The first day of voting in the Republican presidential nominating contest is still seven months away, but Mitt Romney is trying to sound and act like the nominee.

On Thursday afternoon, as Air Force One touched down in Philadelphia to ferry President Obama to two fundraisers, Romney came to a shuttered steel plant about 70 miles north to assail the president’s stewardship of the nation’s distressed job market.

In 2009, Obama visited the Allentown Metal Works plant here, touting it as a symbol of the nation’s manufacturing might — an employer that would benefit from his $787 billion economic stimulus bill. But by this year, the plant had closed, laying off its workers and ending this city’s century of manufacturing history.

“Look around you: This is what he called the symbol of hope,” Romney said, staging a news conference in front of the factory’s locked fence. “There are weeds, boarded-up windows. . . . This was the spot he picked to symbolize the success of the stimulus. And my eyes tell me it ain’t working.”

The former Massachusetts governor repeatedly called Obama a “failure,” stressing his own 25-year background of working in the private sector and saying of the president: “He’s out of his depth when it comes to getting the economy going. It’s just not something that he understands.”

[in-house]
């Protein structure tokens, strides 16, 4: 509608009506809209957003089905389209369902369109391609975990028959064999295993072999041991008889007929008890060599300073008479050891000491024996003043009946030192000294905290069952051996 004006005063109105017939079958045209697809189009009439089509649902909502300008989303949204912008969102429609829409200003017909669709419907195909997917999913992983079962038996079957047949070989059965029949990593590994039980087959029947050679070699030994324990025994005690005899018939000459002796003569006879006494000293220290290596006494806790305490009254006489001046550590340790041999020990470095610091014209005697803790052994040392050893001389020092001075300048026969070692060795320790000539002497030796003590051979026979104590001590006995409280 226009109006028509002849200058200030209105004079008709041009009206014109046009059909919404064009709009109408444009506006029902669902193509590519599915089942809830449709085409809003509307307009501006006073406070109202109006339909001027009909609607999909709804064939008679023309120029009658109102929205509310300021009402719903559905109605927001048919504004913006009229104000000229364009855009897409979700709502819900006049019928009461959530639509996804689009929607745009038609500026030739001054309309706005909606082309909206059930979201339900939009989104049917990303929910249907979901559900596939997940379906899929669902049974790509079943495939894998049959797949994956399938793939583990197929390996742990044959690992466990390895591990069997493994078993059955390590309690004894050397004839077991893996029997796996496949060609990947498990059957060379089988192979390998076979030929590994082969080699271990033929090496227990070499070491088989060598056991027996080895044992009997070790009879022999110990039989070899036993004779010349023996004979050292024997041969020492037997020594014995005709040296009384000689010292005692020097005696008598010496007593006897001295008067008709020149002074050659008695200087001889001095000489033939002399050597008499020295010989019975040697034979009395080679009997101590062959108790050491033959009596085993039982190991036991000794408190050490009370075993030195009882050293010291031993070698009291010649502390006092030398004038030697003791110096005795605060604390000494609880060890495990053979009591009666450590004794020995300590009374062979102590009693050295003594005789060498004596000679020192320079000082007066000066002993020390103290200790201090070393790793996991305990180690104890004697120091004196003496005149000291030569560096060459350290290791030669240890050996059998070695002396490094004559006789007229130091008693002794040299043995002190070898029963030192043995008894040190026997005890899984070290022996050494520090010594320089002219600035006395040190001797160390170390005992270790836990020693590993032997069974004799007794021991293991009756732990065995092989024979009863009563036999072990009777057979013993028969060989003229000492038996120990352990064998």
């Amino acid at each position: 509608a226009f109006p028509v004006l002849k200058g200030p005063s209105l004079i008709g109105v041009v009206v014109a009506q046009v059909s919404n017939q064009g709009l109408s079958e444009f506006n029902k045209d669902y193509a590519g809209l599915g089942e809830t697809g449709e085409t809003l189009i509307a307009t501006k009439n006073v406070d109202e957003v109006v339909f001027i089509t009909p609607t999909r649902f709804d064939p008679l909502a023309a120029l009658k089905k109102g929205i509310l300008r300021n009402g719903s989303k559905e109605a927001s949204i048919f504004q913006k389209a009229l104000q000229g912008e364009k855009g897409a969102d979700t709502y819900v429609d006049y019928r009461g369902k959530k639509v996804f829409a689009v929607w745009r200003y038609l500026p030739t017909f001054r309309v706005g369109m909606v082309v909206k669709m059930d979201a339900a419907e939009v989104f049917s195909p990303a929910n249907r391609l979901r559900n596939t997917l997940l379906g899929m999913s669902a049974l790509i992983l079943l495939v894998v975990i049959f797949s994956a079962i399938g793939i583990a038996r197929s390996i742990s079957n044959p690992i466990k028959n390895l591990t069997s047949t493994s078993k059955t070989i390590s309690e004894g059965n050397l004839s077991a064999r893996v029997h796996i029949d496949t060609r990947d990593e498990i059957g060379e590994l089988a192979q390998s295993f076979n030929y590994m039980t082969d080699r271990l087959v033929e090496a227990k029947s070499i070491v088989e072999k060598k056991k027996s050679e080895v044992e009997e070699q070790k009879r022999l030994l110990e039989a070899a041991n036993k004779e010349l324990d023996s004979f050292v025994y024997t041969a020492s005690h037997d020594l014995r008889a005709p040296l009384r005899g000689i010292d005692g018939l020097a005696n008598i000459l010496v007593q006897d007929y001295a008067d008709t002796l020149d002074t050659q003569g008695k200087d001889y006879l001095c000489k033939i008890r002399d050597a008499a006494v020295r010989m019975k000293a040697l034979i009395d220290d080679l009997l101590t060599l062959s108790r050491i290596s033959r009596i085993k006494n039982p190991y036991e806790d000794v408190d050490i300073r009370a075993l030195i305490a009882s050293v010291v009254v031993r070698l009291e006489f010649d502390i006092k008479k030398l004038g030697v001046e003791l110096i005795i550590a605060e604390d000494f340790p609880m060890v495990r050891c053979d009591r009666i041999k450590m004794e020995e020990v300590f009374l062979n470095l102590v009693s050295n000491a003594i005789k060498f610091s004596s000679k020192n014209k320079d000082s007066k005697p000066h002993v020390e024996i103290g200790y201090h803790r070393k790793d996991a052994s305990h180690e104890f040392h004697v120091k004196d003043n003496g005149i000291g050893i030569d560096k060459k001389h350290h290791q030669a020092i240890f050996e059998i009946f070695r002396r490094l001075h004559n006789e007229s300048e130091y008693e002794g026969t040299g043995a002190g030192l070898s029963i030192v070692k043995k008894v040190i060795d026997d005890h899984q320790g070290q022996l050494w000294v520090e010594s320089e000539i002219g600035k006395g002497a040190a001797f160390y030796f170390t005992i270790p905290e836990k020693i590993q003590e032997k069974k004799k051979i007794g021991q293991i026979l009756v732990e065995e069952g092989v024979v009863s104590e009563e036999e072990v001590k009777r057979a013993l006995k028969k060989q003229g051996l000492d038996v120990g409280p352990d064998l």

This is the latest turn in Romney’s strategy to concentrate his campaign on the economy and take his fight past his Republican rivals and directly to the president.

It’s also the clearest sign of the strong start Romney has had. Even though he remains a relatively weak front-runner, he largely has been able to dictate the terms of the race, with his challengers unable or unwilling to throw him off his relentless economic messaging.

Romney has ignored the few shots his rivals have fired at him over his health-care overhaul in Massachusetts and his evolving position on abortion rights. Although Rep. Michele Bachmann (Minn.) appears to be surging and has drawn some of the biggest and most enthusiastic crowds of the season during her announcement tour this week, Romney leads most polls nationally and in the early voting states.

Romney, who held two fundraisers in Philadelphia on Thursday, is widely expected to trounce his opponents when they post quarterly fundraising reports in early July, with his advisers estimating that the campaign will have raised less than $20 million.

Romney sought to compare that not with his GOP counterparts but with Obama, who he estimated would raise $1 billion during the campaign. “We’re not gonna raise anywhere near that kind of money,” he told reporters.

Because of the strong name recognition he gained during his failed 2008 presidential bid, Romney has the luxury of skipping some of the retail politicking his competitors are doing in the early voting states.

“He’s credentialed, well-qualified on the economy. He should stick to that and do nothing else,” Republican strategist Ed Rogers, who has not backed a 2012 candidate, said in a recent interview. “He is the front-runner. He can afford to go slow. He doesn’t need to have a big bang at this stage, just keep building his organization and keep building his money base.”